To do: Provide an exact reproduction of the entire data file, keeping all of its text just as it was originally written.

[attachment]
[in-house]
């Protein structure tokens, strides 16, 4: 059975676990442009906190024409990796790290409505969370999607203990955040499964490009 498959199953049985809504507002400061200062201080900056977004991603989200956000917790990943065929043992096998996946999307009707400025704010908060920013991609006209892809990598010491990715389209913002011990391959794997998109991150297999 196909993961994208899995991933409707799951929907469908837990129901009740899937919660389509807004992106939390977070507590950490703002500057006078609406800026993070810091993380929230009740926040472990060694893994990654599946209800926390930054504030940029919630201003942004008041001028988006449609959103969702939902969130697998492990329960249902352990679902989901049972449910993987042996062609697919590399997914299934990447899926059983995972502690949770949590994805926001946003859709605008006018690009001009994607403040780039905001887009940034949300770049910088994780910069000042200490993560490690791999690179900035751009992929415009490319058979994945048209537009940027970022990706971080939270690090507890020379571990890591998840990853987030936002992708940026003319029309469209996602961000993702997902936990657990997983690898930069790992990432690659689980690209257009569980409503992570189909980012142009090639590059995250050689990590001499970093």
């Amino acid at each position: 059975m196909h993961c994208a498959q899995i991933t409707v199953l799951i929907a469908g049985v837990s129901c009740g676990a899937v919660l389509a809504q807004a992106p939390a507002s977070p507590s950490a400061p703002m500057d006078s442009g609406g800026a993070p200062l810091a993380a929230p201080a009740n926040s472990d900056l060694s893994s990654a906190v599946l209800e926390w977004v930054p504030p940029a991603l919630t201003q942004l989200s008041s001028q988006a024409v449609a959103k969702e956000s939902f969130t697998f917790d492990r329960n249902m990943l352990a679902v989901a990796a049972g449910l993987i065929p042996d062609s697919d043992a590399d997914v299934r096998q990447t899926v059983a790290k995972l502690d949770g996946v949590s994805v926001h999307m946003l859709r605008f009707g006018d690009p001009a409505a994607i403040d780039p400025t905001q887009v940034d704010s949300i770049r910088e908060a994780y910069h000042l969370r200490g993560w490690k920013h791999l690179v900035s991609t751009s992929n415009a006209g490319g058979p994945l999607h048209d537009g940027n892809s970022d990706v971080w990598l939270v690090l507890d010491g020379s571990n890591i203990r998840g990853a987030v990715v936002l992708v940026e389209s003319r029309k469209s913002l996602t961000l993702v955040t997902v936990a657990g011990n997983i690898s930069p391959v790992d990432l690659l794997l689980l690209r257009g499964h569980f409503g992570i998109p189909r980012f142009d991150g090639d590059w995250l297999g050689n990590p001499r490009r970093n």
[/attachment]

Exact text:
[in-house]
């Protein structure tokens, strides 16, 4: 059975676990442009906190024409990796790290409505969370999607203990955040499964490009 498959199953049985809504507002400061200062201080900056977004991603989200956000917790990943065929043992096998996946999307009707400025704010908060920013991609006209892809990598010491990715389209913002011990391959794997998109991150297999 196909993961994208899995991933409707799951929907469908837990129901009740899937919660389509807004992106939390977070507590950490703002500057006078609406800026993070810091993380929230009740926040472990060694893994990654599946209800926390930054504030940029919630201003942004008041001028988006449609959103969702939902969130697998492990329960249902352990679902989901049972449910993987042996062609697919590399997914299934990447899926059983995972502690949770949590994805926001946003859709605008006018690009001009994607403040780039905001887009940034949300770049910088994780910069000042200490993560490690791999690179900035751009992929415009490319058979994945048209537009940027970022990706971080939270690090507890020379571990890591998840990853987030936002992708940026003319029309469209996602961000993702997902936990657990997983690898930069790992990432690659689980690209257009569980409503992570189909980012142009090639590059995250050689990590001499970093």
């Amino acid at each position: 059975m196909h993961c994208a498959q899995i991933t409707v199953l799951i929907a469908g049985v837990s129901c009740g676990a899937v919660l389509a809504q807004a992106p939390a507002s977070p507590s950490a400061p703002m500057d006078s442009g609406g800026a993070p200062l810091a993380a929230p201080a009740n926040s472990d900056l060694s893994s990654a906190v599946l209800e926390w977004v930054p504030p940029a991603l919630t201003q942004l989200s008041s001028q988006a024409v449609a959103k969702e956000s939902f969130t697998f917790d492990r329960n249902m990943l352990a679902v989901a990796a049972g449910l993987i065929p042996d062609s697919d043992a590399d997914v299934r096998q990447t899926v059983a790290k995972l502690d949770g996946v949590s994805v926001h999307m946003l859709r605008f009707g006018d690009p001009a409505a994607i403040d780039p400025t905001q887009v940034d704010s949300i770049r910088e908060a994780y910069h000042l969370r200490g993560w490690k920013h791999l690179v900035s991609t751009s992929n415009a006209g490319g058979p994945l999607h048209d537009g940027n892809s970022d990706v971080w990598l939270v690090l507890d010491g020379s571990n890591i203990r998840g990853a987030v990715v936002l992708v940026e389209s003319r029309k469209s913002l996602t961000l993702v955040t997902v936990a657990g011990n997983i690898s930069p391959v790992d990432l690659l794997l689980l690209r257009g499964h569980f409503g992570i998109p189909r980012f142009d991150g090639d590059w995250l297999g050689n990590p001499r490009r970093n």